From a certain perspective, we're already on the road to practicing a 'progressive eugenics' not a million miles away from what was imagined historically.
Influenza victims crowd into an emergency hospital near Fort Riley, Kansas in 1918.
AP Photo/National Museum of Health
Don't believe these 10 common myths about the 1918 Spanish flu.
The inventor at rest, with a Tesla coil (thanks to a double exposure).
Dickenson V. Alley, Wellcome Collection
Scientist Nikola Tesla died 75 years ago, after a rags-to-riches to rags life. The eccentric inventor had an amazing intellect and set the stage for many modern technologies.
The old-style speculum – soon to be replaced.
Women, rejoice. The speculum is getting a friendly makeover.
We’ve only travelled into space in the last century, but humanity’s desire to reach the moon is far from recent.
The Medical Journal of the Dutch Indies (
Geneeskundig Tijdschrift voor Nederlandsch-Indië)
The journal initially only published articles by European physicians. But in the 20th century a number of Indonesians, who became founders of respected medical institutions, published there too.
An obscure technology from the past has the potential to change the world's future.
Yahya Arhab / EPA
771,945 have been infected.
Bodleian Libraries, University of Oxford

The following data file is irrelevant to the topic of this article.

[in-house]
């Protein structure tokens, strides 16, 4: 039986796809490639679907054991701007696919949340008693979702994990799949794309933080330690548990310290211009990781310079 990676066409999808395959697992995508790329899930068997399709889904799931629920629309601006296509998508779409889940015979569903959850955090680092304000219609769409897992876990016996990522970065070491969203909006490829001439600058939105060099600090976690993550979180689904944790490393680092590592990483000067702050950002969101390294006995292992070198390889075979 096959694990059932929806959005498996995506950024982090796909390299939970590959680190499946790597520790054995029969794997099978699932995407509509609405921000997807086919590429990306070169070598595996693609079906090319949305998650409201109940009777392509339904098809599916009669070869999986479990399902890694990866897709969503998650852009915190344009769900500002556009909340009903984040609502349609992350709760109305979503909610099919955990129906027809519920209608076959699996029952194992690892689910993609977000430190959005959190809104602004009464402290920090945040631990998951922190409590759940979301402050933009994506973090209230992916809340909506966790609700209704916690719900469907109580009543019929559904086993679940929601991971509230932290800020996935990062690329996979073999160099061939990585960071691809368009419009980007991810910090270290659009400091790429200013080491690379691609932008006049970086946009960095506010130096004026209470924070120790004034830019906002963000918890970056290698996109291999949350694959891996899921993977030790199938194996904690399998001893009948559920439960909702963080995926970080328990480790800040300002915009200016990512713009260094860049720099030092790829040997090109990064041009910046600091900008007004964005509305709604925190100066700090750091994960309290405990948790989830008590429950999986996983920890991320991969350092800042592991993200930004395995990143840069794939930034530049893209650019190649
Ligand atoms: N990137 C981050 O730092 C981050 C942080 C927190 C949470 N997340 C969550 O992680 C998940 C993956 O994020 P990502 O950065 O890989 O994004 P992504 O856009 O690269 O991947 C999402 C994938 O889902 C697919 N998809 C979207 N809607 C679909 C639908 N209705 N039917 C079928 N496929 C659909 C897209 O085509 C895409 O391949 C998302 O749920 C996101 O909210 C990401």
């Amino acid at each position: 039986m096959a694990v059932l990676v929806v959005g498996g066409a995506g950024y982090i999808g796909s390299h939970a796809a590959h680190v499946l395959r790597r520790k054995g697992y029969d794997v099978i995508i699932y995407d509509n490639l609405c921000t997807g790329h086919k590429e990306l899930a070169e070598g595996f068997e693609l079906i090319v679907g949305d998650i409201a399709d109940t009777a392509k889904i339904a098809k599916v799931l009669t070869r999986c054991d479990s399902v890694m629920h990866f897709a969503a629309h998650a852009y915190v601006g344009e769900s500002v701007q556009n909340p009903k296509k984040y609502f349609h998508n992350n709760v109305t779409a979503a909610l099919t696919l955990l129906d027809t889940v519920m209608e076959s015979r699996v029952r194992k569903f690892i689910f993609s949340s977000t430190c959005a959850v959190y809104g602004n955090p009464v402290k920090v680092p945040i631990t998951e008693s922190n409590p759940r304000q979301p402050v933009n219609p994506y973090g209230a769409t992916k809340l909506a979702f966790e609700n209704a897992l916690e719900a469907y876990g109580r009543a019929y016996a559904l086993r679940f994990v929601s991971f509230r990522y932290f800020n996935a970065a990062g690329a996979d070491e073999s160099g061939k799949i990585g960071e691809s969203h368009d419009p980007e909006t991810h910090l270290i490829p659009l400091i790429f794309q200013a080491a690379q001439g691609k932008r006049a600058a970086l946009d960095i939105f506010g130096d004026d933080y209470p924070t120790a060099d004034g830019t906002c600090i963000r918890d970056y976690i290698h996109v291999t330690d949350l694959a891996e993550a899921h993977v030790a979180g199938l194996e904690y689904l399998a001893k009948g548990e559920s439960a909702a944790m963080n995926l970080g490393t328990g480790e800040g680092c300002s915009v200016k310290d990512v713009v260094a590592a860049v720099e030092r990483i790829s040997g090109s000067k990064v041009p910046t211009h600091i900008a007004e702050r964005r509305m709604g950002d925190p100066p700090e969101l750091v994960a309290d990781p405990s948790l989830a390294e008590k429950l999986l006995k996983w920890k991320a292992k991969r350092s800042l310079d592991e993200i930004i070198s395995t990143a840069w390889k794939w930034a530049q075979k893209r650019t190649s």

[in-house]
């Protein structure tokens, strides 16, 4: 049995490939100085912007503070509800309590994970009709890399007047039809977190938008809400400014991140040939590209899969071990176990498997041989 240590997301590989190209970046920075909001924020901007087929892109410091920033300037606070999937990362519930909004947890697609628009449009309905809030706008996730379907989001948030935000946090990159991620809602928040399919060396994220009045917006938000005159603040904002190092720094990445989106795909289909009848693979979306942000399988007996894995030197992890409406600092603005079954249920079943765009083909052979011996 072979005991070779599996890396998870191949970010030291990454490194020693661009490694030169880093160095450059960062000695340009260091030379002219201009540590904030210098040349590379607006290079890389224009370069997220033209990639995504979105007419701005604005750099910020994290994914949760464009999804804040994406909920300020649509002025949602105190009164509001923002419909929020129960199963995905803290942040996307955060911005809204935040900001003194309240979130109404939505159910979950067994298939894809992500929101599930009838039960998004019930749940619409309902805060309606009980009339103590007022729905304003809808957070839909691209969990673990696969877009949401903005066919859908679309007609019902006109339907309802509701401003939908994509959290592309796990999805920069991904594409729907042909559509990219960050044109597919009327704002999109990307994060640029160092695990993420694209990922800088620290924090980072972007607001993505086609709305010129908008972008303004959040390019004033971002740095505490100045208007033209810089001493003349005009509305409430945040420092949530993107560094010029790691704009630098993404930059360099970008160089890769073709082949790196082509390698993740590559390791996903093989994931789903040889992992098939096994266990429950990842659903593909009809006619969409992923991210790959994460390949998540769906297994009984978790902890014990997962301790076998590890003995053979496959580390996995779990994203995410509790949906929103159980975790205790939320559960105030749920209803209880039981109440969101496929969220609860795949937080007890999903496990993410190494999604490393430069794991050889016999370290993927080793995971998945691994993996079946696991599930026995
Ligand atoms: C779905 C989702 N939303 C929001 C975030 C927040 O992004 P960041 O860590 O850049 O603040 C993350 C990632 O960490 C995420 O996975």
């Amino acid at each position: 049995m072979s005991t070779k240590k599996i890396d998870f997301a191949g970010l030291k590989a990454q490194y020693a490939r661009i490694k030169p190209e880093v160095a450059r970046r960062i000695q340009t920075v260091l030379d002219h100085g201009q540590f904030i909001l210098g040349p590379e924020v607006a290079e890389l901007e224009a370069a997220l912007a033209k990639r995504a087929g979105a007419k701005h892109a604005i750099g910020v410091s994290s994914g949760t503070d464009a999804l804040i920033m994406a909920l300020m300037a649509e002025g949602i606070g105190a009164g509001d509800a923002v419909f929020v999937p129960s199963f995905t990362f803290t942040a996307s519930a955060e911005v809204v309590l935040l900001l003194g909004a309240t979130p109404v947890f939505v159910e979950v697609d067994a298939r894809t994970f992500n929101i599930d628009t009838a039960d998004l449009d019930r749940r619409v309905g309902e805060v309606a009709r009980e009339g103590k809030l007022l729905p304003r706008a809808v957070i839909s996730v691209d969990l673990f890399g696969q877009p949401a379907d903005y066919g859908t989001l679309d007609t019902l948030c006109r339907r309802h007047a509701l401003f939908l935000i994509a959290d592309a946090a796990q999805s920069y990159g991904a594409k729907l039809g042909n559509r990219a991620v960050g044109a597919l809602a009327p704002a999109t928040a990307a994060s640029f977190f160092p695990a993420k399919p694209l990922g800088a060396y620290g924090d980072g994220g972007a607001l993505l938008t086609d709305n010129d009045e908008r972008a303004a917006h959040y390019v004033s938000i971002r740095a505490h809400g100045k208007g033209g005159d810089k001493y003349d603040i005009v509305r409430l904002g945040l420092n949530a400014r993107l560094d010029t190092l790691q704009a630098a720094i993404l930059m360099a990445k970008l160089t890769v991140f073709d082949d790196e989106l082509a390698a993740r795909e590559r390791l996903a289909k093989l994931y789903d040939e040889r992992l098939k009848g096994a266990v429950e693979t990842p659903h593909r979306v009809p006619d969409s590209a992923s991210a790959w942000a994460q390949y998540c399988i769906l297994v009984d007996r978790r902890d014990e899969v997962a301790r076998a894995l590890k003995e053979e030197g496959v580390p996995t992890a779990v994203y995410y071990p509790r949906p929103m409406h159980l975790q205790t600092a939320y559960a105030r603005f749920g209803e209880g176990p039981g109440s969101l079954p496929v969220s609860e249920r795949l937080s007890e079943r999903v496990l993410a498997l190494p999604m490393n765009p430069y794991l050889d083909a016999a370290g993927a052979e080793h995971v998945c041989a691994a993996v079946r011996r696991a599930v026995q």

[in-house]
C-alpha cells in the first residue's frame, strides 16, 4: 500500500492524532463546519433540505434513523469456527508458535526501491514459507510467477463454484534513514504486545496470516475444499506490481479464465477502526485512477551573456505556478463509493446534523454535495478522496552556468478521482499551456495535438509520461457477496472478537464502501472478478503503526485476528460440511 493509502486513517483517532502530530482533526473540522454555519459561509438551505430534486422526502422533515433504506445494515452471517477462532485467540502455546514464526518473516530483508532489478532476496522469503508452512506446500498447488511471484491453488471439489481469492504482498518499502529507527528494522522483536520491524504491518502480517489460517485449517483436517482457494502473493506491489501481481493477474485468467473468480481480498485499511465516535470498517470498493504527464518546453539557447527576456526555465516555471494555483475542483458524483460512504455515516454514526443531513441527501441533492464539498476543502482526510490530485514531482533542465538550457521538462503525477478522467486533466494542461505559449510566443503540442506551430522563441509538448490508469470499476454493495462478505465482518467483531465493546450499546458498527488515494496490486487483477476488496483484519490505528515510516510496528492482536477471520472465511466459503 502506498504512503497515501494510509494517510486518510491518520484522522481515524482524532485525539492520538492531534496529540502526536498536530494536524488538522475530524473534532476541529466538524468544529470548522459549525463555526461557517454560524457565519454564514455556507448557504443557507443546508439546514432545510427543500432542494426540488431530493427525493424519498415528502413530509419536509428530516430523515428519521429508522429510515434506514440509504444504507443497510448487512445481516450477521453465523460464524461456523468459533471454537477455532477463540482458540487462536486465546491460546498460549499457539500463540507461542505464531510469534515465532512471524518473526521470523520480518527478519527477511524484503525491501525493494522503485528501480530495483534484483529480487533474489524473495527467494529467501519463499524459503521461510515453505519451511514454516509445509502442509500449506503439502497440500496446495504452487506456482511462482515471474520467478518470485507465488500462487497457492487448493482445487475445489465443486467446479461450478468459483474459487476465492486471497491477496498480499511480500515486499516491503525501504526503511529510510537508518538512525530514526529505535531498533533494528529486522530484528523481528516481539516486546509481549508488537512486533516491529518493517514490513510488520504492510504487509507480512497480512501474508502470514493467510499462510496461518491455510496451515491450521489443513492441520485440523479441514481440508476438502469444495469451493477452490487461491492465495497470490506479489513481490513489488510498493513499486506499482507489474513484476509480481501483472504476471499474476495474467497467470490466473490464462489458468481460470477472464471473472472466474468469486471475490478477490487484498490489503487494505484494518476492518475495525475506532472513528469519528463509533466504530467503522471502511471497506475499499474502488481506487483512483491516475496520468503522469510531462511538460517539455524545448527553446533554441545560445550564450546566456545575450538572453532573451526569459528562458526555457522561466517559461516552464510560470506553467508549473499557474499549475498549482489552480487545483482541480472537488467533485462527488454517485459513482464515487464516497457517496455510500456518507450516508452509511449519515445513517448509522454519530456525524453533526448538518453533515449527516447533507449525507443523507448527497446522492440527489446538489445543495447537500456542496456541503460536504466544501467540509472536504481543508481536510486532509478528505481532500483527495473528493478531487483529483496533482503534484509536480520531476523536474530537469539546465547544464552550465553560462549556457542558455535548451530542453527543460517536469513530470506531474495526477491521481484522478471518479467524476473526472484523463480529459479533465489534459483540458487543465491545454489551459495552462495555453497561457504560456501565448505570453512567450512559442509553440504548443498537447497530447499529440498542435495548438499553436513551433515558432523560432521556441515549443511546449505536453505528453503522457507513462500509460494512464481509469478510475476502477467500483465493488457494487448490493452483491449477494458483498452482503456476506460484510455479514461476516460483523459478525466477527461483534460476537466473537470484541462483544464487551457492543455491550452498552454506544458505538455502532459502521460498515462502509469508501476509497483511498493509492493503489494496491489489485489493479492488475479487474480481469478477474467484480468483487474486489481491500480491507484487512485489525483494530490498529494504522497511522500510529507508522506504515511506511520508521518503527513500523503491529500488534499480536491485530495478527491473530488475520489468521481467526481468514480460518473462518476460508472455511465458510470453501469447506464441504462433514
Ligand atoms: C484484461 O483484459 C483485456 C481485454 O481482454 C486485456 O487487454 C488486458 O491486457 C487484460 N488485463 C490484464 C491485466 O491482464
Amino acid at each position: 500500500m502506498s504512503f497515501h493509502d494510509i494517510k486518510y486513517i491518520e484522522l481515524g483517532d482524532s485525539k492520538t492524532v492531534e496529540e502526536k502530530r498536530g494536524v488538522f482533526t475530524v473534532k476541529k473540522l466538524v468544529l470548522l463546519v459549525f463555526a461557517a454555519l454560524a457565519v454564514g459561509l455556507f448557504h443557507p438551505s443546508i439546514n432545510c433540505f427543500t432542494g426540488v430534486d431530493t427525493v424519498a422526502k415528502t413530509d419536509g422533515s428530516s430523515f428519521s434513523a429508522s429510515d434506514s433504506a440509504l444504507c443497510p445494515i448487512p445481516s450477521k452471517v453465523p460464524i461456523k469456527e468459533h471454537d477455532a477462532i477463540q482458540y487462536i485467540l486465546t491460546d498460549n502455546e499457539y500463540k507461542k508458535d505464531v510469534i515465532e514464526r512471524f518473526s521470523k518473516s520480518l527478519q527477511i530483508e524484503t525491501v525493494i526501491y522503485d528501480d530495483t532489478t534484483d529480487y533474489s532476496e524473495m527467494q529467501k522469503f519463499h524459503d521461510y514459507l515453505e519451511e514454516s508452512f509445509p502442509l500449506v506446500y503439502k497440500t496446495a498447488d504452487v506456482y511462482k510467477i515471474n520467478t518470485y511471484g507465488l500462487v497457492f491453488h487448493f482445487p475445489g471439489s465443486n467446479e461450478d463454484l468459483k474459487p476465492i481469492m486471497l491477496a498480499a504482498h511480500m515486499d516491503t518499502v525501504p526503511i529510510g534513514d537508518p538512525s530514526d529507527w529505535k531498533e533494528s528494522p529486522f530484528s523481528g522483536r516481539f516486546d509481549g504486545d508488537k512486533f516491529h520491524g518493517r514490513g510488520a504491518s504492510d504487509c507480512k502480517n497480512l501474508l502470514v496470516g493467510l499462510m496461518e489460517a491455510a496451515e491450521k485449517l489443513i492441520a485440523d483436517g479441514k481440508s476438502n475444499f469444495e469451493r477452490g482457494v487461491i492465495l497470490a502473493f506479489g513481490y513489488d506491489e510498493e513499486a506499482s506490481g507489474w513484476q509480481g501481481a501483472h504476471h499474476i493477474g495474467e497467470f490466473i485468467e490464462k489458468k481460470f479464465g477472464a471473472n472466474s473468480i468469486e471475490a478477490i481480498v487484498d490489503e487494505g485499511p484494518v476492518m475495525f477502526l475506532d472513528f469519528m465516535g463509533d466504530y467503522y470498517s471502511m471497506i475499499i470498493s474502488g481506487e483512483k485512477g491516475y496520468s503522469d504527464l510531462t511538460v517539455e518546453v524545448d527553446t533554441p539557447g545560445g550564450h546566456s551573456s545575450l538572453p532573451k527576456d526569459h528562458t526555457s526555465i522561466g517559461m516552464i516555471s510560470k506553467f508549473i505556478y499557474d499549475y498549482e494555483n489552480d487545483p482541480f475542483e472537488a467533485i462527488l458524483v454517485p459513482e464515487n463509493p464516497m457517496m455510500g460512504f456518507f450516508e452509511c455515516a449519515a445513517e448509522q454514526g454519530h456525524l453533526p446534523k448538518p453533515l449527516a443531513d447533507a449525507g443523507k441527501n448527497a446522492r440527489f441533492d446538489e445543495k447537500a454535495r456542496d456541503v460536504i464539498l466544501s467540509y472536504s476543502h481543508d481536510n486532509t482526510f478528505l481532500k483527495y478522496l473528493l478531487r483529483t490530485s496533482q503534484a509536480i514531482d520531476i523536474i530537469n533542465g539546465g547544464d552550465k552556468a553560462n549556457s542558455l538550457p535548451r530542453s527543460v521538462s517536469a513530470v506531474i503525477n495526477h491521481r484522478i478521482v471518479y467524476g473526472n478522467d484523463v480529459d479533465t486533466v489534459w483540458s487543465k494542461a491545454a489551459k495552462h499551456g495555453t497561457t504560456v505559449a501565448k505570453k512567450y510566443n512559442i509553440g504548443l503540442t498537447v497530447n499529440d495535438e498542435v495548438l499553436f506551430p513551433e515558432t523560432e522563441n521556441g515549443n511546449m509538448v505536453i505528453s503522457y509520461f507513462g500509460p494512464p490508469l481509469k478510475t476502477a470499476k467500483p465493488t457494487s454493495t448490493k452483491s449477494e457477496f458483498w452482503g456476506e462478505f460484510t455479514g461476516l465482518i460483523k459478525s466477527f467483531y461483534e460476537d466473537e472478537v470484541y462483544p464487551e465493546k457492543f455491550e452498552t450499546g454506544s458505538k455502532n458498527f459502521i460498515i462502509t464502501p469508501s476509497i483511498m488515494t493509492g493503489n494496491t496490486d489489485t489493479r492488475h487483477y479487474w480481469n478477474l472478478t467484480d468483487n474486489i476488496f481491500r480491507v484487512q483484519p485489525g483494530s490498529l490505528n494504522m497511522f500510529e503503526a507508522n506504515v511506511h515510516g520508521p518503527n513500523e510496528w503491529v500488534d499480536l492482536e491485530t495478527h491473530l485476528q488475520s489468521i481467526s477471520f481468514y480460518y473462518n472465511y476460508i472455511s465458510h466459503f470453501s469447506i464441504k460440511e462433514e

High school students can blame ancient India for quadratic equations and calculus.
Turning zero from a punctuation mark into a number paved the way for everything from algebra to algorithms.
Have telescopes, will travel: English astronomers await an 1871 eclipse in India.
The Illustrated London News, 1872
For centuries, scientists have known when and where eclipses will be visible. They pack their bags, head for the line of totality and hope for the best – which doesn't always happen.
Edward Teshmaker Busk.
On the trail of the men of Britain's Royal Aircraft Factory, who gave their lives to help create the world's first air force.
Franklin’s lifelong quest was spreading scientific knowledge to regular people.
Franklin advanced a scientific – not supernatural – understanding of astronomical events such as eclipses. His satirical character 'Poor Richard' mocked those who bought into astrological predictions.
‘Dandy philosopher’, Sir Humphry Davy.
The likes of Charles Darwin and Humphry Davy weren't always seen as the powerful, authoritative heroes they're portrayed as today.
The case for neoclassicism in science.
Will the moon move from servant to equal?
Gregory H. Revera/wikipedia
Scientists first started disagreeing about whether the moon should be a planet in Galileo's day.
In Soviet Russia, the science tests you.
When politics meddles with science, it can lead to tragedy, as was the case with Stalin's favourite agricultural biologist Trofim Lysenko and his rival Nikolai Vavilov.
Galileo demonstrates a telescope to the doge of Venice.
People have always known science would advance faster with various incentives and rewards. As modern experimental science took off, these took the form of gifts and favors to and from wealthy elites.
Isaac Newton’s portrait. What can students learn from his life?
Research shows that students feel motivated when they learn more about the struggles and failures of the world's greatest scientists.
Many of us feel that technology threatens our relationships and 'usual' modes of human interaction. But so did the Victorians.